Iraq aims to by-pass KRG, boost oil exports to Turkey through own pipeline

DAILY SABAH WITH AGENCIES
ISTANBUL
Published
A worker checks the valve gears of pipes linked to oil tanks at Turkey's Mediterranean port of Ceyhan, which is run by state-owned Petroleum Pipeline Corporation (BOTAŞ), some 70 km (43.5 miles) from Adana, February 19, 2014. (Reuters Photo)
A worker checks the valve gears of pipes linked to oil tanks at Turkey's Mediterranean port of Ceyhan, which is run by state-owned Petroleum Pipeline Corporation (BOTAŞ), some 70 km (43.5 miles) from Adana, February 19, 2014. (Reuters Photo)

Iraq has started to divert its sections of the Kirkuk-Ceyhan oil pipeline to bypass the Kurdistan Regional Government (KRG) and increase its oil exports to Turkey following the controversial independence referendum.

Iraqi Oil Minister Jabbar Ali Hussein al-Luiebi Tuesday ordered the diversion of the pipeline connecting the oil fields near the contested city of Kirkuk with the Mediterranean oil terminal of Ceyhan in Turkey.

The Iraqi Oil Ministry said Tuesday that it aims to increase exports through the pipeline to 400,000 barrels per day.

Iraq's National Security Council, which convened under the chairmanship of Prime Minister Haider al-Abadi late Monday, asked all neighboring countries to suspend commercial relations with the KRG and work only with Baghdad instead, especially in the oil trade.

The Iraqi section of the pipeline, which starts from Kirkuk, turns southwest to the Baiji refinery and heads northwest to the Turkish border, is largely controlled by the central government. However, some 70 kilometer section of the pipeline falls within the jurisdiction of the KRG or areas de-facto controlled by the KRG.

The section of the pipeline in the Iraqi governorate of Nineveh, along with the Baiji refinery, fell into the hands of the Daesh terrorist group during its summer offensive in 2014, when it captured large swathes of northwestern and central Iraq, including the country's second-largest city of Mosul.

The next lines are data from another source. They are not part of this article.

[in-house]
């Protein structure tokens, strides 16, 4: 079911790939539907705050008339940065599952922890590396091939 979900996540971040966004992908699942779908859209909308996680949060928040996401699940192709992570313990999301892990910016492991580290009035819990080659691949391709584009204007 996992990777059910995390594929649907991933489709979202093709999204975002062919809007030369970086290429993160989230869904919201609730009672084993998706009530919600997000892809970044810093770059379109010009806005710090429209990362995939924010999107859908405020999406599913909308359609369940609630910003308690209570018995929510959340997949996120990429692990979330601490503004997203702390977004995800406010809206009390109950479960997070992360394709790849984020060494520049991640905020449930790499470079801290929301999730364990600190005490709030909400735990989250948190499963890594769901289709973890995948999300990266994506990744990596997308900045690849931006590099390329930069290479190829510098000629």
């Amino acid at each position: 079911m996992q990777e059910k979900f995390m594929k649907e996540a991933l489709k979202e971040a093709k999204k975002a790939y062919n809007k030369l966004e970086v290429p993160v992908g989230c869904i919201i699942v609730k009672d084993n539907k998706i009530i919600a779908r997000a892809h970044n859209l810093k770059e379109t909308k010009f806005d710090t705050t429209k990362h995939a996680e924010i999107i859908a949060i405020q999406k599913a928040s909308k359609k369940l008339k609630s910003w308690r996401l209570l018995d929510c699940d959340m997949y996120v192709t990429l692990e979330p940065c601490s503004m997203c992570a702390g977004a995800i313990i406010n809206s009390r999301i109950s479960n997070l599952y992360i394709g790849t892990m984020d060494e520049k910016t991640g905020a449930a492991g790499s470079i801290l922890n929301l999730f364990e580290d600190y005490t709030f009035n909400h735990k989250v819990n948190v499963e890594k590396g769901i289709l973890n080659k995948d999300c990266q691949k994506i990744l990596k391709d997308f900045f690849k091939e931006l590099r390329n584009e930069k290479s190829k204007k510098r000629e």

The Iraqi central government has been taking measures against Irbil, the administrative capital of Iraqi Kurdistan in the north of the country, regarding the KRG's Sept. 25 independence referendum. An overwhelming majority of 92 percent voted in favor of independence.

Baghdad has imposed a ban on international flights to and from Iraqi Kurdistan's airports, saying that flights will only resume if the central government assumes control of the airports.

Iraq has also asked neighboring Turkey and Iran to close their borders with Iraqi Kurdistan and halt all dealings with the Iraqi Kurdish region, especially regarding oil.

On the day of the referendum, President Recep Tayyip Erdoğan warned the KRG that Turkey could block oil exports as a response to the referendum, which Baghdad, Turkey, Iran, the U.S., and the U.N. all spoke out against.

"We'll see who the KRG will sell its oil to. Turkey is in control of the valve," he said, referring to the Kirkuk-Ceyhan oil pipeline that connects oil fields in northern Iraq to the oil terminal in the Mediterranean.

Oil revenues are of crucial importance for the KRG's economy, which is suffering from a high rate of unemployment and maintains a lavish bureaucracy compared to its size.

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